Engineers now can work on more and more difficult use cases. At the same time, the greater efficiency of data scientists’ tools enables them to work on less complex use cases. This gives an overlapping area, where the two groups understand each other better and can start collaborating.

A Corporate Example

Lanxess, Cologne, Germany, is a specialty chemicals company active in 33 countries. It focuses on developing, manufacturing and marketing chemical intermediates, additives, specialty chemicals and plastics. To thrive in this very competitive sector, Lanxess realized it needed to give its production specialists the tools to continuously improve operational performance of their plants.

Lanxess chose to implement self-service industrial analytics software to bring transparency to its production processes and democratize data for all its operations-related employees. The tool now is installed at 75% of Lanxess’ plants worldwide, including all major sites in Europe and North America, with further roll-out continuing. The results have catapulted the company ahead of the competition.

Savings in individual cases have topped six figures, and such wins are multiplying across the group. However, even more importantly, everyone from plant managers to production-line employees now have real-time access to actionable, live production and operational data. That means predictive maintenance and automatic yield calculations, fluid optimization of chemical runs for purity and energy efficiency, and golden-batch detection and analysis.

Jörg Hellwig, chief digital officer of Lanxess, considers digitalization central to the company’s future success. The company established a dedicated service unit in 2017 to push digital business models, introduce new technologies along the entire value chain, and work on the use of big data and the embedding of digital skills among its employees. Hellwig notes that data has empowered production specialists to significantly increase capacity utilization, which cut costs and improved energy efficiency. Moreover, those tools now enable personnel to continuously optimize operational performance across its production plants.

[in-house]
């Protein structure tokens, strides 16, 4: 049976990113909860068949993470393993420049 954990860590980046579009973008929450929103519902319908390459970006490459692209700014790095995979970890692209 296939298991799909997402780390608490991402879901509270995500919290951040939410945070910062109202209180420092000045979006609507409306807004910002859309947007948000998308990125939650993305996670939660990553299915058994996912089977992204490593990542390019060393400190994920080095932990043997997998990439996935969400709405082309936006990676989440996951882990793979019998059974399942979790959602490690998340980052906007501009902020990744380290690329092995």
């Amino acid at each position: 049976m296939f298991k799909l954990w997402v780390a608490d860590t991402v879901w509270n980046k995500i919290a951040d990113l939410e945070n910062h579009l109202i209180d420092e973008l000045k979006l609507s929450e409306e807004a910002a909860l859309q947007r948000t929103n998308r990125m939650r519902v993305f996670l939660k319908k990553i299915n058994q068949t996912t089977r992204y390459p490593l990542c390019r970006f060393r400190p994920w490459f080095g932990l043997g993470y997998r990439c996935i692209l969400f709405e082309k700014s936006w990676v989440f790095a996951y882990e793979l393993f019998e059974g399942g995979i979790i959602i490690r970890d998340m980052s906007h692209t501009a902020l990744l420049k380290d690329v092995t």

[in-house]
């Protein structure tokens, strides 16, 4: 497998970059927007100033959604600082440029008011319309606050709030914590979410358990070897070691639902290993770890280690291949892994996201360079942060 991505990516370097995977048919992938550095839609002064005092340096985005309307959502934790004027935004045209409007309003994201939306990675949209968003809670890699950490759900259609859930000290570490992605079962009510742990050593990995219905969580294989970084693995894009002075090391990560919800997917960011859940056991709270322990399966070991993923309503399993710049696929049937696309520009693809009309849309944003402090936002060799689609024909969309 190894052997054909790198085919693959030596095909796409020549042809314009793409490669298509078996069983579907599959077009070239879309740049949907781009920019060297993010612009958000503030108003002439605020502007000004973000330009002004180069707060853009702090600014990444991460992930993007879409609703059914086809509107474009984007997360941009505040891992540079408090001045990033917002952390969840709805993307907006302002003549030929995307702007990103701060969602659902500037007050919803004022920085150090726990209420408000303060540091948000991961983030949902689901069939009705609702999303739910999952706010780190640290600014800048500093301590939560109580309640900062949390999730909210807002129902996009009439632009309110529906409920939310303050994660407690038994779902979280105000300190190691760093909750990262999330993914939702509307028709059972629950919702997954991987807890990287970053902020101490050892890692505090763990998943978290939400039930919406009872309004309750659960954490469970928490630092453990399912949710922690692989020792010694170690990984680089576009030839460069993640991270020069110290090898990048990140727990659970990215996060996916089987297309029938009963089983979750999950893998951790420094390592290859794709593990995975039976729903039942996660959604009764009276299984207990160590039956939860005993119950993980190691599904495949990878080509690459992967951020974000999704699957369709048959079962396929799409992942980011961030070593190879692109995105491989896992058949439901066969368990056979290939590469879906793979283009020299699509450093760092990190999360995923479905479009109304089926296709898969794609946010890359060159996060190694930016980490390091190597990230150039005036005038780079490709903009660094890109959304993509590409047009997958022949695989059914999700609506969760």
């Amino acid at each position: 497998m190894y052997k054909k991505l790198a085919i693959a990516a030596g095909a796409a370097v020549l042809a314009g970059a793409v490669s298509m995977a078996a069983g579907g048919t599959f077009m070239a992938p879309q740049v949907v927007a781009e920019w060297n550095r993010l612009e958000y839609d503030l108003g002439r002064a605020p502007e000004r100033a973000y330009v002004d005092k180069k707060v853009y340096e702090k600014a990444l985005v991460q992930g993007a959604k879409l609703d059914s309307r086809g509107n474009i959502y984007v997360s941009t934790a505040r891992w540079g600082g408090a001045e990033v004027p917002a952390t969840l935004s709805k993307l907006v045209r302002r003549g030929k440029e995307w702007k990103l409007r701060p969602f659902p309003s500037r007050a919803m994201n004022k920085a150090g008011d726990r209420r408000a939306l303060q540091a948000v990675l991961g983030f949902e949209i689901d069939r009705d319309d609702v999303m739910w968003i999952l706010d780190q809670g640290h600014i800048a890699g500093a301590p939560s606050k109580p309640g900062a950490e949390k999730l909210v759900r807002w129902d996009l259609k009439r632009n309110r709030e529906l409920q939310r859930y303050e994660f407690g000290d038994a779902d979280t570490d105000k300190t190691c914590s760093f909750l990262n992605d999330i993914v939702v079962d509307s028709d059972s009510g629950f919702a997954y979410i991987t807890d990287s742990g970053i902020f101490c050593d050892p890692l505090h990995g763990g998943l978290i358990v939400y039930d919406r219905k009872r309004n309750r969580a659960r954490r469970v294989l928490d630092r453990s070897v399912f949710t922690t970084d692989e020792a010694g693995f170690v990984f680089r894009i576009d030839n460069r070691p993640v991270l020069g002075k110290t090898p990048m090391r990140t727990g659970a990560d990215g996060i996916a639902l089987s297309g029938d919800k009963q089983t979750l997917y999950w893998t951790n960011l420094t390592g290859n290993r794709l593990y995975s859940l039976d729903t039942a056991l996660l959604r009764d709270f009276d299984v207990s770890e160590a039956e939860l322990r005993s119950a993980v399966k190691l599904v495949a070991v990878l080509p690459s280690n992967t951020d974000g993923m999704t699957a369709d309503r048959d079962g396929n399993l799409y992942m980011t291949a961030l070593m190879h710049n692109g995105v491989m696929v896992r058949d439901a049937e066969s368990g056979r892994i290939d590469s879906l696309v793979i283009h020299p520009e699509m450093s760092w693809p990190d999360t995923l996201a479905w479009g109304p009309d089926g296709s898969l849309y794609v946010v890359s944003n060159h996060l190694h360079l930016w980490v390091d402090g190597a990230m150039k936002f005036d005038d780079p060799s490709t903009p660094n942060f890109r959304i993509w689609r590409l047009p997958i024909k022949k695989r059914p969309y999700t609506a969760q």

Addressing Roll-Out Challenges

Making analytics-driven decision-making possible at scale in a global organization requires the data to be available, accessible and digestible for the users. Having provided an application to the engineers is no guarantee they will use the new tool. Engineers typically need to see the added value for themselves to become enthusiastic. Lanxess facilitated that transformation by overcoming the following challenges:

1. Proving initial value. When users see the value a new tool can bring, the interest will rise among others to see how they can apply the tool to their own daily operational challenges. Champions were assigned to help these people start using the analytics capabilities themselves.

2. Making self-service analytics available on a global scale. The tool itself was made available to all users. With a modern web-based application, this was easy enough. However, the availability of the data of all the production facilities in a harmonized configuration and nomenclature was crucial for knowledge exchange and speeding up the learning curve.